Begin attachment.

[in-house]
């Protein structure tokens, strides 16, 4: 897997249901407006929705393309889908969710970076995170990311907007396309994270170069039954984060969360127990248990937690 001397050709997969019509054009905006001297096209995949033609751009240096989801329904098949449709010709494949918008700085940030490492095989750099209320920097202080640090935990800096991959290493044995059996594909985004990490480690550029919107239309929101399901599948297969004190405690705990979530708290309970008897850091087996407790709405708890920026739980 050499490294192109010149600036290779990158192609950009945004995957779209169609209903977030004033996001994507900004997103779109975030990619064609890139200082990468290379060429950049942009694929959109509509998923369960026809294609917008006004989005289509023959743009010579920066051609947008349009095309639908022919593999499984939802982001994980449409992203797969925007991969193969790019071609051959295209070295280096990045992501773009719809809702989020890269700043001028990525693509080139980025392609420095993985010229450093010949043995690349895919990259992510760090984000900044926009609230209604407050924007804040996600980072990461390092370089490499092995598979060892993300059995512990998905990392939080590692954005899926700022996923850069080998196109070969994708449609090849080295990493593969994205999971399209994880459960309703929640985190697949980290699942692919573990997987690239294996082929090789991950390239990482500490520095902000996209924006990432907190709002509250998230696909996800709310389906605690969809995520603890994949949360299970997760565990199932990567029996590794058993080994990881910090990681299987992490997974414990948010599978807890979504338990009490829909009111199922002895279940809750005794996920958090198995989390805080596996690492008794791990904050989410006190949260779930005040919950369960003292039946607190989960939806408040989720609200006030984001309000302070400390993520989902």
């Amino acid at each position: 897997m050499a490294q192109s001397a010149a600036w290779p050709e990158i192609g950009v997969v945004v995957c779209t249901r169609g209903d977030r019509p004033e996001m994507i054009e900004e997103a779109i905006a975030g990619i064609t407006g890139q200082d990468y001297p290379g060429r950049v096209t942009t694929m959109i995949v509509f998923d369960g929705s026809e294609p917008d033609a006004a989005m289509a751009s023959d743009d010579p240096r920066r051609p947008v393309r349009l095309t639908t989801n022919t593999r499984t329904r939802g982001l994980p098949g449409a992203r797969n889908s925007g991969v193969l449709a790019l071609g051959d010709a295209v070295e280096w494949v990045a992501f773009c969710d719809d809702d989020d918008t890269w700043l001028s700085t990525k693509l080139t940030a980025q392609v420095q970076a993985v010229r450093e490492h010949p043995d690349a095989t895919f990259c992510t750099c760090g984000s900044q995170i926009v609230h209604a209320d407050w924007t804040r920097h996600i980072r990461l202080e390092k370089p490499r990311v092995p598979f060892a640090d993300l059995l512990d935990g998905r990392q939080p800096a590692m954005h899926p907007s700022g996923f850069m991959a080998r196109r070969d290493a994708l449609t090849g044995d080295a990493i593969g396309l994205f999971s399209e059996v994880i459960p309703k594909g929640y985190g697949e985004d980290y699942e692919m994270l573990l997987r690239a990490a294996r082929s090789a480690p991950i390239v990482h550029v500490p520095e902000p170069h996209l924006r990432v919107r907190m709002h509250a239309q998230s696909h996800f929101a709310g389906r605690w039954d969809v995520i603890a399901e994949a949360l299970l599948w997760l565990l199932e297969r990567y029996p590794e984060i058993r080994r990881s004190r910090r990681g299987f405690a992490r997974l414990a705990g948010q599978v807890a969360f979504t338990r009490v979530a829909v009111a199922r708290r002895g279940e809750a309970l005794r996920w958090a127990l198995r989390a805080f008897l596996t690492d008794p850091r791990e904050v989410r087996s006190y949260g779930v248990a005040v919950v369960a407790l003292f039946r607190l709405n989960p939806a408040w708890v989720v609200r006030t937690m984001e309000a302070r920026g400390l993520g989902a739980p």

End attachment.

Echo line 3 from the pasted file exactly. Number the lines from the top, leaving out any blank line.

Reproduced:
């Amino acid at each position: 897997m050499a490294q192109s001397a010149a600036w290779p050709e990158i192609g950009v997969v945004v995957c779209t249901r169609g209903d977030r019509p004033e996001m994507i054009e900004e997103a779109i905006a975030g990619i064609t407006g890139q200082d990468y001297p290379g060429r950049v096209t942009t694929m959109i995949v509509f998923d369960g929705s026809e294609p917008d033609a006004a989005m289509a751009s023959d743009d010579p240096r920066r051609p947008v393309r349009l095309t639908t989801n022919t593999r499984t329904r939802g982001l994980p098949g449409a992203r797969n889908s925007g991969v193969l449709a790019l071609g051959d010709a295209v070295e280096w494949v990045a992501f773009c969710d719809d809702d989020d918008t890269w700043l001028s700085t990525k693509l080139t940030a980025q392609v420095q970076a993985v010229r450093e490492h010949p043995d690349a095989t895919f990259c992510t750099c760090g984000s900044q995170i926009v609230h209604a209320d407050w924007t804040r920097h996600i980072r990461l202080e390092k370089p490499r990311v092995p598979f060892a640090d993300l059995l512990d935990g998905r990392q939080p800096a590692m954005h899926p907007s700022g996923f850069m991959a080998r196109r070969d290493a994708l449609t090849g044995d080295a990493i593969g396309l994205f999971s399209e059996v994880i459960p309703k594909g929640y985190g697949e985004d980290y699942e692919m994270l573990l997987r690239a990490a294996r082929s090789a480690p991950i390239v990482h550029v500490p520095e902000p170069h996209l924006r990432v919107r907190m709002h509250a239309q998230s696909h996800f929101a709310g389906r605690w039954d969809v995520i603890a399901e994949a949360l299970l599948w997760l565990l199932e297969r990567y029996p590794e984060i058993r080994r990881s004190r910090r990681g299987f405690a992490r997974l414990a705990g948010q599978v807890a969360f979504t338990r009490v979530a829909v009111a199922r708290r002895g279940e809750a309970l005794r996920w958090a127990l198995r989390a805080f008897l596996t690492d008794p850091r791990e904050v989410r087996s006190y949260g779930v248990a005040v919950v369960a407790l003292f039946r607190l709405n989960p939806a408040w708890v989720v609200r006030t937690m984001e309000a302070r920026g400390l993520g989902a739980p």